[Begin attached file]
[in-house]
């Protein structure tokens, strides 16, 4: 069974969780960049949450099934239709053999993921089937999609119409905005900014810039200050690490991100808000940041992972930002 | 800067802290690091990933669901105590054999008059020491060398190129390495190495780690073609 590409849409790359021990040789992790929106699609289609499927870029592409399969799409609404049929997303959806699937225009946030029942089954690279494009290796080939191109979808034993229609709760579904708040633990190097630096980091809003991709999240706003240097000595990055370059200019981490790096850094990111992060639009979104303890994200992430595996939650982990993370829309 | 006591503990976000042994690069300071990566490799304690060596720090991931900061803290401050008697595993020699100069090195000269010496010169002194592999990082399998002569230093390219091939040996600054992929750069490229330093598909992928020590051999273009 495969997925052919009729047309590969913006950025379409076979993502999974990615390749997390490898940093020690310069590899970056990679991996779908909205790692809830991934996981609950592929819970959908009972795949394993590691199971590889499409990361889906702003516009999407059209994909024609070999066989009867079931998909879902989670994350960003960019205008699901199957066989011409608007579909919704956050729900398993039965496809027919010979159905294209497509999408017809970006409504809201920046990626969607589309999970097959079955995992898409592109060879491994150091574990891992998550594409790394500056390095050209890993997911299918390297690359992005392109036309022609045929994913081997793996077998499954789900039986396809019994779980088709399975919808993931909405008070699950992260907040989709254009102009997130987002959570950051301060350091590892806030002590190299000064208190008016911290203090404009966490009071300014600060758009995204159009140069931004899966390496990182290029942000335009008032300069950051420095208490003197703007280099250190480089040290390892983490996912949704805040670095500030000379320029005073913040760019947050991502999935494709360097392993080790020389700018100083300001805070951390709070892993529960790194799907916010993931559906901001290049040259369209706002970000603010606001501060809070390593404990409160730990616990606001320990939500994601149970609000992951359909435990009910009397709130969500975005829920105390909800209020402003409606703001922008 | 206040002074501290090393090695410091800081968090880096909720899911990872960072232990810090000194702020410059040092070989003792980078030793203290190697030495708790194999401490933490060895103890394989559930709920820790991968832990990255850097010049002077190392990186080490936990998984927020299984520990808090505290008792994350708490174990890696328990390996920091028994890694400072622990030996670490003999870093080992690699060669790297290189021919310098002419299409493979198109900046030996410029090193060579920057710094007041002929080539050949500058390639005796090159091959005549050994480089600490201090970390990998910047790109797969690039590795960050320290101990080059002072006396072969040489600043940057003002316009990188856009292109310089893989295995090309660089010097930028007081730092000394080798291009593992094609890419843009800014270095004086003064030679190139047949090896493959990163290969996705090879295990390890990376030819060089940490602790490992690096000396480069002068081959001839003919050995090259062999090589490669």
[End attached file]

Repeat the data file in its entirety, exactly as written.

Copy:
[in-house]
């Protein structure tokens, strides 16, 4: 069974969780960049949450099934239709053999993921089937999609119409905005900014810039200050690490991100808000940041992972930002 | 800067802290690091990933669901105590054999008059020491060398190129390495190495780690073609 590409849409790359021990040789992790929106699609289609499927870029592409399969799409609404049929997303959806699937225009946030029942089954690279494009290796080939191109979808034993229609709760579904708040633990190097630096980091809003991709999240706003240097000595990055370059200019981490790096850094990111992060639009979104303890994200992430595996939650982990993370829309 | 006591503990976000042994690069300071990566490799304690060596720090991931900061803290401050008697595993020699100069090195000269010496010169002194592999990082399998002569230093390219091939040996600054992929750069490229330093598909992928020590051999273009 495969997925052919009729047309590969913006950025379409076979993502999974990615390749997390490898940093020690310069590899970056990679991996779908909205790692809830991934996981609950592929819970959908009972795949394993590691199971590889499409990361889906702003516009999407059209994909024609070999066989009867079931998909879902989670994350960003960019205008699901199957066989011409608007579909919704956050729900398993039965496809027919010979159905294209497509999408017809970006409504809201920046990626969607589309999970097959079955995992898409592109060879491994150091574990891992998550594409790394500056390095050209890993997911299918390297690359992005392109036309022609045929994913081997793996077998499954789900039986396809019994779980088709399975919808993931909405008070699950992260907040989709254009102009997130987002959570950051301060350091590892806030002590190299000064208190008016911290203090404009966490009071300014600060758009995204159009140069931004899966390496990182290029942000335009008032300069950051420095208490003197703007280099250190480089040290390892983490996912949704805040670095500030000379320029005073913040760019947050991502999935494709360097392993080790020389700018100083300001805070951390709070892993529960790194799907916010993931559906901001290049040259369209706002970000603010606001501060809070390593404990409160730990616990606001320990939500994601149970609000992951359909435990009910009397709130969500975005829920105390909800209020402003409606703001922008 | 206040002074501290090393090695410091800081968090880096909720899911990872960072232990810090000194702020410059040092070989003792980078030793203290190697030495708790194999401490933490060895103890394989559930709920820790991968832990990255850097010049002077190392990186080490936990998984927020299984520990808090505290008792994350708490174990890696328990390996920091028994890694400072622990030996670490003999870093080992690699060669790297290189021919310098002419299409493979198109900046030996410029090193060579920057710094007041002929080539050949500058390639005796090159091959005549050994480089600490201090970390990998910047790109797969690039590795960050320290101990080059002072006396072969040489600043940057003002316009990188856009292109310089893989295995090309660089010097930028007081730092000394080798291009593992094609890419843009800014270095004086003064030679190139047949090896493959990163290969996705090879295990390890990376030819060089940490602790490992690096000396480069002068081959001839003919050995090259062999090589490669």